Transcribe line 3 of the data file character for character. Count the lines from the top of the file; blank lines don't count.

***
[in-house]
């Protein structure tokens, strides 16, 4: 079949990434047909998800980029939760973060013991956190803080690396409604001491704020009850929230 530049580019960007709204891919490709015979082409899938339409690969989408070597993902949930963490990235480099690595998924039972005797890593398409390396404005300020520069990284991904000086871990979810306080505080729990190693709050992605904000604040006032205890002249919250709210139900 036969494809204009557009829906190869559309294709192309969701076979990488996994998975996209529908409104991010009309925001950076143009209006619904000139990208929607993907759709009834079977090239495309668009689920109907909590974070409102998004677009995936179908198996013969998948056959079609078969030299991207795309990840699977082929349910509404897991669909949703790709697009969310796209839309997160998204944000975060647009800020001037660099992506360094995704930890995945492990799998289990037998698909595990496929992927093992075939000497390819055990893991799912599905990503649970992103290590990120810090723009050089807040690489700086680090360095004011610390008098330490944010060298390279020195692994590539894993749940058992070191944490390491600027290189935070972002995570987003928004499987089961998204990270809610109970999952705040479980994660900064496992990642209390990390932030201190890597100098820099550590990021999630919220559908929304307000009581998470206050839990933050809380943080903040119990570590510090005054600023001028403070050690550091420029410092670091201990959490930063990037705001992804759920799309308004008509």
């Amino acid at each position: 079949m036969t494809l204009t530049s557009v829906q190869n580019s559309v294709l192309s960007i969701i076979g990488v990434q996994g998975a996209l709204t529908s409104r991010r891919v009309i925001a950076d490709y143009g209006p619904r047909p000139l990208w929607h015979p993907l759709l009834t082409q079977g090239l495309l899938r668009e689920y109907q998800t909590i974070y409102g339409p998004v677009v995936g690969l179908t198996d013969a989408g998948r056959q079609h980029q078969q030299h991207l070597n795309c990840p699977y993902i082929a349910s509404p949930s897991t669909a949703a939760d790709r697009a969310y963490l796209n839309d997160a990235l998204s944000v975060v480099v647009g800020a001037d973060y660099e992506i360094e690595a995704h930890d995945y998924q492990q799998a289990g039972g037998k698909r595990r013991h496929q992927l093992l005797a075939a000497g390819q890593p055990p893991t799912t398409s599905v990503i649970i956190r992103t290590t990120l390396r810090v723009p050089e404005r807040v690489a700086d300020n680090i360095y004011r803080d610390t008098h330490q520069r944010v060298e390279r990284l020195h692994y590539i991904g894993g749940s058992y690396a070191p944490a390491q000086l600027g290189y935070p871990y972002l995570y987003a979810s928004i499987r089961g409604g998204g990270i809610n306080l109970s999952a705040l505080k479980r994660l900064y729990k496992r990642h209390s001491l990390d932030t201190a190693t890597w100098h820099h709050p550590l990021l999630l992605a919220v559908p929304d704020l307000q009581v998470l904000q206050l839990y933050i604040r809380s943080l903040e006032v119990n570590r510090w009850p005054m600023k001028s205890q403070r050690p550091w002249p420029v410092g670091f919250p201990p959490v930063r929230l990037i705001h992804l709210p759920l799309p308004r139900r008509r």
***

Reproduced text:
């Amino acid at each position: 079949m036969t494809l204009t530049s557009v829906q190869n580019s559309v294709l192309s960007i969701i076979g990488v990434q996994g998975a996209l709204t529908s409104r991010r891919v009309i925001a950076d490709y143009g209006p619904r047909p000139l990208w929607h015979p993907l759709l009834t082409q079977g090239l495309l899938r668009e689920y109907q998800t909590i974070y409102g339409p998004v677009v995936g690969l179908t198996d013969a989408g998948r056959q079609h980029q078969q030299h991207l070597n795309c990840p699977y993902i082929a349910s509404p949930s897991t669909a949703a939760d790709r697009a969310y963490l796209n839309d997160a990235l998204s944000v975060v480099v647009g800020a001037d973060y660099e992506i360094e690595a995704h930890d995945y998924q492990q799998a289990g039972g037998k698909r595990r013991h496929q992927l093992l005797a075939a000497g390819q890593p055990p893991t799912t398409s599905v990503i649970i956190r992103t290590t990120l390396r810090v723009p050089e404005r807040v690489a700086d300020n680090i360095y004011r803080d610390t008098h330490q520069r944010v060298e390279r990284l020195h692994y590539i991904g894993g749940s058992y690396a070191p944490a390491q000086l600027g290189y935070p871990y972002l995570y987003a979810s928004i499987r089961g409604g998204g990270i809610n306080l109970s999952a705040l505080k479980r994660l900064y729990k496992r990642h209390s001491l990390d932030t201190a190693t890597w100098h820099h709050p550590l990021l999630l992605a919220v559908p929304d704020l307000q009581v998470l904000q206050l839990y933050i604040r809380s943080l903040e006032v119990n570590r510090w009850p005054m600023k001028s205890q403070r050690p550091w002249p420029v410092g670091f919250p201990p959490v930063r929230l990037i705001h992804l709210p759920l799309p308004r139900r008509r």